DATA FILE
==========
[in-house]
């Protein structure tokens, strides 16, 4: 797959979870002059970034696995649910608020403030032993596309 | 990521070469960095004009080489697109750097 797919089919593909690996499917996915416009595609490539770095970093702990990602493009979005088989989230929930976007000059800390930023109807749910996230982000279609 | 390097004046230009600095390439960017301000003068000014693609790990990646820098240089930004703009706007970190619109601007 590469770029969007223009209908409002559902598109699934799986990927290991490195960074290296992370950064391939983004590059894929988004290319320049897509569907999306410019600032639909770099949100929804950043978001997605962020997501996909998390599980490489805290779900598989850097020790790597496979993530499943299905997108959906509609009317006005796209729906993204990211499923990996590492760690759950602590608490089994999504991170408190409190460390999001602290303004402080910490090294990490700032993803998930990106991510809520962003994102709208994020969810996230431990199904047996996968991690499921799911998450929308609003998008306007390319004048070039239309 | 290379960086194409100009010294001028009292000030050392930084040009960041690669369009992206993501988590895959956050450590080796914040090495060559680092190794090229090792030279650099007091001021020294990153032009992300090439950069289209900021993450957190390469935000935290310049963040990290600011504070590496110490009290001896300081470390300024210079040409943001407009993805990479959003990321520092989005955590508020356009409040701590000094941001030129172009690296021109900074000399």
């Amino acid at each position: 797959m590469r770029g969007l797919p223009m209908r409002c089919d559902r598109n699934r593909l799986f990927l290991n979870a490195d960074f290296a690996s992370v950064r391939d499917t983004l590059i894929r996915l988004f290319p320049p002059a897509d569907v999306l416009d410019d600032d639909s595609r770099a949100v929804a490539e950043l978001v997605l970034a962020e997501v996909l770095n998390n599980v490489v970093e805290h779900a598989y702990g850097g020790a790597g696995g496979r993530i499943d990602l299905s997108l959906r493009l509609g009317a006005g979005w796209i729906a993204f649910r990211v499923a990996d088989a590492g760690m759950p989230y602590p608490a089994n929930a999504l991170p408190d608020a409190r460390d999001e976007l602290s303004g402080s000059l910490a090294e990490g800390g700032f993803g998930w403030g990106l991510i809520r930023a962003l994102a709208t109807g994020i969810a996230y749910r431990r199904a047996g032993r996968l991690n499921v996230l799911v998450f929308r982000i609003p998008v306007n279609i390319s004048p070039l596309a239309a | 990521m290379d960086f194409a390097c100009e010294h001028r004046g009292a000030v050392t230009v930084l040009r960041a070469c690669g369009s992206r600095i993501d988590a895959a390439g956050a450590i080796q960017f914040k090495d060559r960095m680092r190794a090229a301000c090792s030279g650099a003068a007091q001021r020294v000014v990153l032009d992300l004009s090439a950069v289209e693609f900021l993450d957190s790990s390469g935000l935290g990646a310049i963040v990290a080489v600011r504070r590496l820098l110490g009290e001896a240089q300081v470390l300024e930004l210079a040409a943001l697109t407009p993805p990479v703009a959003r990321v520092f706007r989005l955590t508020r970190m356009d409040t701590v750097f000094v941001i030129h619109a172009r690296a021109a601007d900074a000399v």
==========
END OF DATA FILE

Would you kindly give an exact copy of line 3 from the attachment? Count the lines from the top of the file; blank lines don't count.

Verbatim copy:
């Amino acid at each position: 797959m590469r770029g969007l797919p223009m209908r409002c089919d559902r598109n699934r593909l799986f990927l290991n979870a490195d960074f290296a690996s992370v950064r391939d499917t983004l590059i894929r996915l988004f290319p320049p002059a897509d569907v999306l416009d410019d600032d639909s595609r770099a949100v929804a490539e950043l978001v997605l970034a962020e997501v996909l770095n998390n599980v490489v970093e805290h779900a598989y702990g850097g020790a790597g696995g496979r993530i499943d990602l299905s997108l959906r493009l509609g009317a006005g979005w796209i729906a993204f649910r990211v499923a990996d088989a590492g760690m759950p989230y602590p608490a089994n929930a999504l991170p408190d608020a409190r460390d999001e976007l602290s303004g402080s000059l910490a090294e990490g800390g700032f993803g998930w403030g990106l991510i809520r930023a962003l994102a709208t109807g994020i969810a996230y749910r431990r199904a047996g032993r996968l991690n499921v996230l799911v998450f929308r982000i609003p998008v306007n279609i390319s004048p070039l596309a239309a | 990521m290379d960086f194409a390097c100009e010294h001028r004046g009292a000030v050392t230009v930084l040009r960041a070469c690669g369009s992206r600095i993501d988590a895959a390439g956050a450590i080796q960017f914040k090495d060559r960095m680092r190794a090229a301000c090792s030279g650099a003068a007091q001021r020294v000014v990153l032009d992300l004009s090439a950069v289209e693609f900021l993450d957190s790990s390469g935000l935290g990646a310049i963040v990290a080489v600011r504070r590496l820098l110490g009290e001896a240089q300081v470390l300024e930004l210079a040409a943001l697109t407009p993805p990479v703009a959003r990321v520092f706007r989005l955590t508020r970190m356009d409040t701590v750097f000094v941001i030129h619109a172009r690296a021109a601007d900074a000399v």